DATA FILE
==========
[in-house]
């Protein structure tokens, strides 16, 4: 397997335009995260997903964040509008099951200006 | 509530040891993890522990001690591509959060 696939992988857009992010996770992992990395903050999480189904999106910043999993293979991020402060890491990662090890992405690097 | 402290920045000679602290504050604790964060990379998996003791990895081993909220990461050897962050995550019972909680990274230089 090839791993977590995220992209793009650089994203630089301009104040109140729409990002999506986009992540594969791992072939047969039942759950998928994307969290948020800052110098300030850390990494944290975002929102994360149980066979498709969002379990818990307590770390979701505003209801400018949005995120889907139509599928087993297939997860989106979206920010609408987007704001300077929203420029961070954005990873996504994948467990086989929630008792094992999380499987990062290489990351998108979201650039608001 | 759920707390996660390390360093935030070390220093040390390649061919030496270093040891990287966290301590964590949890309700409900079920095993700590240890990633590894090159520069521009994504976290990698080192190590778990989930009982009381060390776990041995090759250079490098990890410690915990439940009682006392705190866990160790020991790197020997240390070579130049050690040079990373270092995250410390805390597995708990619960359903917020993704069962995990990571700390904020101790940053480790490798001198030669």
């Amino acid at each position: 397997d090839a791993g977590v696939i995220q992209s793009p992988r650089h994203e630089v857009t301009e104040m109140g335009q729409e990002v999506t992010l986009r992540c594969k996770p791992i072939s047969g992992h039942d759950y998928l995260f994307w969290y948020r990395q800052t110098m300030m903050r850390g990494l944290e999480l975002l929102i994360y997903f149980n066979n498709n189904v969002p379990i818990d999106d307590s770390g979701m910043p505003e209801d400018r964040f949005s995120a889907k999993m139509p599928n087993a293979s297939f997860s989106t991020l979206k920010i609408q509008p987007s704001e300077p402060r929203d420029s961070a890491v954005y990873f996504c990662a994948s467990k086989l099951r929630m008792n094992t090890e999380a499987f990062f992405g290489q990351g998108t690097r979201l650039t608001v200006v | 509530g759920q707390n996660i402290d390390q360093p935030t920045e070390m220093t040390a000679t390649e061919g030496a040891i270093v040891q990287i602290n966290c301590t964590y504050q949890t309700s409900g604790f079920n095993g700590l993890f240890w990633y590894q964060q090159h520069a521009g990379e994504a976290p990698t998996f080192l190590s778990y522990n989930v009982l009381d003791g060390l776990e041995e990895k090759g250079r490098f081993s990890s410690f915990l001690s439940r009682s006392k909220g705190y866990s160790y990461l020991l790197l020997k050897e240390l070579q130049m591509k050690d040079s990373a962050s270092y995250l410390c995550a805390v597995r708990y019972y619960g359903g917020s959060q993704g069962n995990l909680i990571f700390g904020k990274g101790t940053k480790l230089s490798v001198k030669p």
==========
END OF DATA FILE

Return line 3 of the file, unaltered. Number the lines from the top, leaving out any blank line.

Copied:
């Amino acid at each position: 397997d090839a791993g977590v696939i995220q992209s793009p992988r650089h994203e630089v857009t301009e104040m109140g335009q729409e990002v999506t992010l986009r992540c594969k996770p791992i072939s047969g992992h039942d759950y998928l995260f994307w969290y948020r990395q800052t110098m300030m903050r850390g990494l944290e999480l975002l929102i994360y997903f149980n066979n498709n189904v969002p379990i818990d999106d307590s770390g979701m910043p505003e209801d400018r964040f949005s995120a889907k999993m139509p599928n087993a293979s297939f997860s989106t991020l979206k920010i609408q509008p987007s704001e300077p402060r929203d420029s961070a890491v954005y990873f996504c990662a994948s467990k086989l099951r929630m008792n094992t090890e999380a499987f990062f992405g290489q990351g998108t690097r979201l650039t608001v200006v | 509530g759920q707390n996660i402290d390390q360093p935030t920045e070390m220093t040390a000679t390649e061919g030496a040891i270093v040891q990287i602290n966290c301590t964590y504050q949890t309700s409900g604790f079920n095993g700590l993890f240890w990633y590894q964060q090159h520069a521009g990379e994504a976290p990698t998996f080192l190590s778990y522990n989930v009982l009381d003791g060390l776990e041995e990895k090759g250079r490098f081993s990890s410690f915990l001690s439940r009682s006392k909220g705190y866990s160790y990461l020991l790197l020997k050897e240390l070579q130049m591509k050690d040079s990373a962050s270092y995250l410390c995550a805390v597995r708990y019972y619960g359903g917020s959060q993704g069962n995990l909680i990571f700390g904020k990274g101790t940053k480790l230089s490798v001198k030669p």